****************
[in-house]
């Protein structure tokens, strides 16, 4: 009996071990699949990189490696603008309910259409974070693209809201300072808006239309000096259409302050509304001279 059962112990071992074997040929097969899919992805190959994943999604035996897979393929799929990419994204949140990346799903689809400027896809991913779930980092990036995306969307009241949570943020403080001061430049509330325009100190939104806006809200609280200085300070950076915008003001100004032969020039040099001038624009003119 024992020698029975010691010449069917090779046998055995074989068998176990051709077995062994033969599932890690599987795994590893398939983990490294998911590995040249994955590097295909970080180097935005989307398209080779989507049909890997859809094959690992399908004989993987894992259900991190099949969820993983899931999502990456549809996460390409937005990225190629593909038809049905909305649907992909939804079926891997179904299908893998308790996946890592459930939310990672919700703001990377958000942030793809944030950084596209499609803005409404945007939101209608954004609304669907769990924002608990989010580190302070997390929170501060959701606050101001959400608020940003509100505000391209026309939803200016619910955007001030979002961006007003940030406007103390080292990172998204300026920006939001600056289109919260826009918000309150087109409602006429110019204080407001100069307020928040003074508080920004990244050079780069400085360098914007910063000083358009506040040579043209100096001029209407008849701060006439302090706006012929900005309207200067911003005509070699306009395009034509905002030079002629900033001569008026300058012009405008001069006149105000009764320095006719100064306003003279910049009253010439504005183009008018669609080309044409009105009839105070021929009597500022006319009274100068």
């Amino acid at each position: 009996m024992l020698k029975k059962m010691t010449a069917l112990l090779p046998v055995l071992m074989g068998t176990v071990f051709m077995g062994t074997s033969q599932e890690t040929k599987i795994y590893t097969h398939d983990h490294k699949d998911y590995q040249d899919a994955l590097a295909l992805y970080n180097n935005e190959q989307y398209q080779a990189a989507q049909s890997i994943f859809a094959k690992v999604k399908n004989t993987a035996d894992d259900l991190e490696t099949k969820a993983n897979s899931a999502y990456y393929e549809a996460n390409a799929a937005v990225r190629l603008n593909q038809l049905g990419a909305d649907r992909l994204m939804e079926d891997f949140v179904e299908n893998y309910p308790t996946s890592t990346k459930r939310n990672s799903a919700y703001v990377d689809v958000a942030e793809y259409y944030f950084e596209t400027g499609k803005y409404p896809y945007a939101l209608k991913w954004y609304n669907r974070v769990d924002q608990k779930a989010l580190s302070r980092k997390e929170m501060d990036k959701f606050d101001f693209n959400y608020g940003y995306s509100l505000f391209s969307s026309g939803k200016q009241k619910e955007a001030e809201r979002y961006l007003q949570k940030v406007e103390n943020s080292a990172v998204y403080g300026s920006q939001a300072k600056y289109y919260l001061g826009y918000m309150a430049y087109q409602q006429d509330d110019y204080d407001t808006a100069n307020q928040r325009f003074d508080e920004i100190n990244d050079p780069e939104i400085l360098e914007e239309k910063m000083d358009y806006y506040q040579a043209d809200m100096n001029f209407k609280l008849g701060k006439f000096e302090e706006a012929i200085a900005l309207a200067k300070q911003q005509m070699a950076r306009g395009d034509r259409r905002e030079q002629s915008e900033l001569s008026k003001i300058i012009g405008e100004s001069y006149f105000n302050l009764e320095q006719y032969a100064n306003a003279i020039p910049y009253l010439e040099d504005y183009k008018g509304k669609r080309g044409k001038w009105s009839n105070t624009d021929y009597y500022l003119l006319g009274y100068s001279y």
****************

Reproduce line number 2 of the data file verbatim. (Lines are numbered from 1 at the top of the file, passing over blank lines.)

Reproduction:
């Protein structure tokens, strides 16, 4: 009996071990699949990189490696603008309910259409974070693209809201300072808006239309000096259409302050509304001279 059962112990071992074997040929097969899919992805190959994943999604035996897979393929799929990419994204949140990346799903689809400027896809991913779930980092990036995306969307009241949570943020403080001061430049509330325009100190939104806006809200609280200085300070950076915008003001100004032969020039040099001038624009003119 024992020698029975010691010449069917090779046998055995074989068998176990051709077995062994033969599932890690599987795994590893398939983990490294998911590995040249994955590097295909970080180097935005989307398209080779989507049909890997859809094959690992399908004989993987894992259900991190099949969820993983899931999502990456549809996460390409937005990225190629593909038809049905909305649907992909939804079926891997179904299908893998308790996946890592459930939310990672919700703001990377958000942030793809944030950084596209499609803005409404945007939101209608954004609304669907769990924002608990989010580190302070997390929170501060959701606050101001959400608020940003509100505000391209026309939803200016619910955007001030979002961006007003940030406007103390080292990172998204300026920006939001600056289109919260826009918000309150087109409602006429110019204080407001100069307020928040003074508080920004990244050079780069400085360098914007910063000083358009506040040579043209100096001029209407008849701060006439302090706006012929900005309207200067911003005509070699306009395009034509905002030079002629900033001569008026300058012009405008001069006149105000009764320095006719100064306003003279910049009253010439504005183009008018669609080309044409009105009839105070021929009597500022006319009274100068």